Things I Know 341 of 365: We are not doctors or lawyers

Life is filigree work. What is written clearly is not worth much, it’s the transparency that counts.

– Louis-Ferdinand Celine

When people hear “teacher” two things happen, they think of the teachers they’ve had and they think of all teachers. If they are parents, these people also think of the teachers their children have or have had in class.

Teacher pulls in images of the specifically personal and the generally vague.

Often, teachers find themselves working to elevate the prestige of the profession to the level of doctors, lawyers and other similarly regarded careers. I understand the comparison and the temptation to make it.

Teachers aren’t doctors or lawyers. They do not enjoy the same social distance as those professions.

The regard given medical and legal practitioners comes from the foreign nature of what they do. Though average Americans might know and be related to a doctor or lawyer, they do not spend the first 13-17 years of their lives in courtrooms or operating rooms. They know enough to understand the role of each profession in society, but not enough to feel as though they understand the minutia. If forced, the average person would likely feel comfortable running a classroom. They wouldn’t, I’d wager, feel the same sense of comfort if forced to defend or prosecute someone on trial or perform a surgery.

Thanks to television, they would have the jargon, but not the level of comfort appropriate to the moment.

Teaching is familiar. It is accessible through our memories.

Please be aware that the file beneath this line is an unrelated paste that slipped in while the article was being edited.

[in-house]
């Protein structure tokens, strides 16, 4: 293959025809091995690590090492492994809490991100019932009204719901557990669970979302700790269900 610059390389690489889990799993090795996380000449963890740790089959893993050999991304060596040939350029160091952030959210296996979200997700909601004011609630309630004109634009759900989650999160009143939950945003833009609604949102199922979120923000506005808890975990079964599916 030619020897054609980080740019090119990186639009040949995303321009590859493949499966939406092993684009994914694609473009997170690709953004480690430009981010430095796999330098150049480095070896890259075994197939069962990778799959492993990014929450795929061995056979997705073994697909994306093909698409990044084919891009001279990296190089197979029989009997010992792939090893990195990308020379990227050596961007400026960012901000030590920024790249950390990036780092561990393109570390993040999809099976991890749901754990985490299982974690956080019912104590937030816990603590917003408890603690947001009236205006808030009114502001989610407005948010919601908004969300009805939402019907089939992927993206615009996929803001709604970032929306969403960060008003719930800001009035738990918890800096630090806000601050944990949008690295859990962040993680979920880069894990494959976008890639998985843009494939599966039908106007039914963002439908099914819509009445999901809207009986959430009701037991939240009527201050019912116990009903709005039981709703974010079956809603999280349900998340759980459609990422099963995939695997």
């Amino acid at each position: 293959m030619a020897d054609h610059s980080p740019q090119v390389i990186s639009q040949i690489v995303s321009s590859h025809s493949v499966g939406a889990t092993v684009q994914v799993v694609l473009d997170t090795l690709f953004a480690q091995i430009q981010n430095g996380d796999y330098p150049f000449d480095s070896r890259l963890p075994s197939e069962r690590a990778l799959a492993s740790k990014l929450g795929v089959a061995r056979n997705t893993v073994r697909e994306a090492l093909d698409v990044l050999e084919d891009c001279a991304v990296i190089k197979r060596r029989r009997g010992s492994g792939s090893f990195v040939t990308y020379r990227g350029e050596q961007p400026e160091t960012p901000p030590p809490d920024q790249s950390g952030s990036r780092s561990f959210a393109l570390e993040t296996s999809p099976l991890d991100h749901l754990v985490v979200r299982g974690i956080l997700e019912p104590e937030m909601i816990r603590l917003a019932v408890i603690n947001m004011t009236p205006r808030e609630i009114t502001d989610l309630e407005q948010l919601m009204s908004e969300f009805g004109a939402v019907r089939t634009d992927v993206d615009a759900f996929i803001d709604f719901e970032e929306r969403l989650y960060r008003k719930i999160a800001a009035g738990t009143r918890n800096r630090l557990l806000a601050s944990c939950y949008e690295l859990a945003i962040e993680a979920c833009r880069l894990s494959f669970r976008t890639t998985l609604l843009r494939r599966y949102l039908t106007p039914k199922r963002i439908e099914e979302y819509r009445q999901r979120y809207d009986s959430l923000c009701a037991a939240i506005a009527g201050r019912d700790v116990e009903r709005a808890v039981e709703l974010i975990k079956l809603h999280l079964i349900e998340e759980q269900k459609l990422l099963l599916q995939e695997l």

We have spent hundreds of hours watching teachers. We’ll just do what we saw them do. What we did not see, we cannot know to do.

The familiarity of teaching keeps it from aligning with other practices similarly dedicated to the furthering and preservation of society. Teaching is visible, participatory and engrained in the lives of citizens. This works against the profession as it attempted to elevate itself.

Teaching must become wholly and completely familiar rather than working away from public access.

I received this horrendous email from today about a mother who arrived at her son’s school to find him tied inside a bag meant as therapy for his autism. What the teacher did was unconscionable. It is also what the public of Mercer County and anyone who hears the story will know of Mercer schools. This will be the practice of Mercer teachers when they come up in conversation. Few will know or speak of the thousands of moments of kindness, care, professionalism, and wisdom that happened the same day and every day that follows at Mercer schools.

The gross familiarity with schooling has long been the handicap in elevating the profession. Let us then reverse that. Make all of teaching and schooling public. Make transparent the pieces children and parents did not see as students. Show the complexity of practice inherent in moving a diverse classroom of students toward learning, and esteem and regard will accrue. Respect for the work of teachers lies not in the further drawing of the curtain, but in the opening of it.


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